7/14/2009 02:50:00 PM

in all the low places

Greece was fantastic. What else to say? It's the kind of experience that is best shared over a cup of coffee at Starbucks, narrating through photos. Definitely not as suitable for writing about in a blog that maybe ten people read (if I'm lucky).

One thing that I really appreciated about Greece was its history. Perhaps the reason why I am not as drawn to places like Bermuda and the Caribbeans but really attracted to places like Rome and Cairo. The ruins and the architecture... it's all very Indiana Jones kind of romantic. As I reflected on all the places we visited in Greece, from the Acropolis in Athens to the island of Delos, it's clear that people back then were intensely devout to have built such majestic temples in high places. The hikes themselves were challenging enough. At one point I thought I would have definitely been an atheist back then because 'going to the temple' 4-5k years ago in Greece is not the same as hopping into my air-conditioned car and driving to an air-conditioned church. I admire their dedication, their faith, their fear of the divine and unknown.

It also made me intensely appreciative that God is not a god who we have to strive to reach in the high places, but that he meets us at the lowest places of our hearts. Climbing the Acropolis, scaling Mount Kynthos, peering off the edge of the cliff at Sounion made me realize how special and unique Jesus is, that he is God reaching into the muck of our lives, digging around in the dirt, doing all the sacrificing and all the work, building holy temples not in mountains and physical places but in the recesses of our often deceitful and weak hearts, hearts that are cold and inhumane in our callous selfishness, our ignorance of others, our tendency to put 'me, me, me' first.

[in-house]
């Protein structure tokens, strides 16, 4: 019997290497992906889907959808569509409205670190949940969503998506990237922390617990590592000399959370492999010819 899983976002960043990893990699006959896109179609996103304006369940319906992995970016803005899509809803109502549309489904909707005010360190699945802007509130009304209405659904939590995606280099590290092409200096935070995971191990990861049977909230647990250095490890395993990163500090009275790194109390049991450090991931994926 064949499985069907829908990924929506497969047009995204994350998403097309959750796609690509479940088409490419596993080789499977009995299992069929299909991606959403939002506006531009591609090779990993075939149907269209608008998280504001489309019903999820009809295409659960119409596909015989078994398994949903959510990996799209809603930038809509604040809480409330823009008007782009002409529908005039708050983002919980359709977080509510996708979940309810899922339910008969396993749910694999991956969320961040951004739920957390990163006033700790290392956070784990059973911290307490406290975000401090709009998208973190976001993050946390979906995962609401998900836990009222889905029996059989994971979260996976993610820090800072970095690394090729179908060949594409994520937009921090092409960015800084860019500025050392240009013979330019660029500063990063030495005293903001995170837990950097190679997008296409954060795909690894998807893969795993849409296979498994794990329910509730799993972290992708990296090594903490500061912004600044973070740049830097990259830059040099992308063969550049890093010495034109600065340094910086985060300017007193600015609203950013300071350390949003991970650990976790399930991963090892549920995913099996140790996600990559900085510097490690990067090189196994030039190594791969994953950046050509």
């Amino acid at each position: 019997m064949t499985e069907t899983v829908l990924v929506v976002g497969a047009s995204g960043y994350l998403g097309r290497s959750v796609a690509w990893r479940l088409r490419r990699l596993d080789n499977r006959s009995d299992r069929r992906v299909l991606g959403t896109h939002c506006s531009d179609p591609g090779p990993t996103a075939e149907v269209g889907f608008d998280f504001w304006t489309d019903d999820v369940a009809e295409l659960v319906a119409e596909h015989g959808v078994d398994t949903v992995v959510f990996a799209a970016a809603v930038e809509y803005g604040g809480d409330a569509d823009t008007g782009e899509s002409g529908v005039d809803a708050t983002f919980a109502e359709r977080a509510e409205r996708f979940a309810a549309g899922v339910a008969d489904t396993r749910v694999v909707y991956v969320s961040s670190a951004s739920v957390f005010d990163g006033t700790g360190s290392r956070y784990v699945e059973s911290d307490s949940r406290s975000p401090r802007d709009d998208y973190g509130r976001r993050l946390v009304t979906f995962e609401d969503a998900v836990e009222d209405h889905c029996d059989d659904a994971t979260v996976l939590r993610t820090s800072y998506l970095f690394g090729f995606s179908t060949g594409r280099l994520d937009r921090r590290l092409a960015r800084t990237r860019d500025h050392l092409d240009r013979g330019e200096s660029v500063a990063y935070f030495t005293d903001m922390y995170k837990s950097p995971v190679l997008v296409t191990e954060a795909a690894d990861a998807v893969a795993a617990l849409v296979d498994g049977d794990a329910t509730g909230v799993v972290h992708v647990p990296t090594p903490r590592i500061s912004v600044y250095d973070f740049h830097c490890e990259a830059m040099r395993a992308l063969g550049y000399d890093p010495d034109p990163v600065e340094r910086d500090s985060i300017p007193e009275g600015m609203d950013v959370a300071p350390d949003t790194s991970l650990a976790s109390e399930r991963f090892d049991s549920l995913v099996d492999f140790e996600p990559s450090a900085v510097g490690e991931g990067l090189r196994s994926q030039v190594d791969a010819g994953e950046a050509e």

It is so ironic that by taking the initiative, by humbling Himself, Jesus has taken away any claims - however facetious - we have of protesting that we deserve salvation because we build temples for Him in all the 'high places' of our lives. He strips all the lies away and shows us our utter dependence on Him, and at the same time His amazingly abundant love for His darkest and most cherished creations. He lays the foundations of the holy temple in the corners of our desert hearts.

Now I understand why, as I stood at the beach of Mykonos at night, this thought came to my mind:

Jesus is more divine than I will ever know, and more human than I will ever be.